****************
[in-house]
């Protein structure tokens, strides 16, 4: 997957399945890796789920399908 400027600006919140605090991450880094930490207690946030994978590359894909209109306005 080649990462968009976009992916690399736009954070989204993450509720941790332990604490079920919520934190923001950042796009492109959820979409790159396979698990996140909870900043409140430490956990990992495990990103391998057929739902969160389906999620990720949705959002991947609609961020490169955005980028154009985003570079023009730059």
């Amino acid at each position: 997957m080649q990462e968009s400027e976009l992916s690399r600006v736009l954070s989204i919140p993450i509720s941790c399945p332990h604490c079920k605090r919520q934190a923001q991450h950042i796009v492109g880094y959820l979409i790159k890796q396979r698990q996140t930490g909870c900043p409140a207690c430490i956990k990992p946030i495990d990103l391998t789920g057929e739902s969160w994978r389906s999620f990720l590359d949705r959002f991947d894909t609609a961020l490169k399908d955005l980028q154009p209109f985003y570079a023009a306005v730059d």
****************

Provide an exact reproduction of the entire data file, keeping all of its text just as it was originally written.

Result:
[in-house]
């Protein structure tokens, strides 16, 4: 997957399945890796789920399908 400027600006919140605090991450880094930490207690946030994978590359894909209109306005 080649990462968009976009992916690399736009954070989204993450509720941790332990604490079920919520934190923001950042796009492109959820979409790159396979698990996140909870900043409140430490956990990992495990990103391998057929739902969160389906999620990720949705959002991947609609961020490169955005980028154009985003570079023009730059």
């Amino acid at each position: 997957m080649q990462e968009s400027e976009l992916s690399r600006v736009l954070s989204i919140p993450i509720s941790c399945p332990h604490c079920k605090r919520q934190a923001q991450h950042i796009v492109g880094y959820l979409i790159k890796q396979r698990q996140t930490g909870c900043p409140a207690c430490i956990k990992p946030i495990d990103l391998t789920g057929e739902s969160w994978r389906s999620f990720l590359d949705r959002f991947d894909t609609a961020l490169k399908d955005l980028q154009p209109f985003y570079a023009a306005v730059d």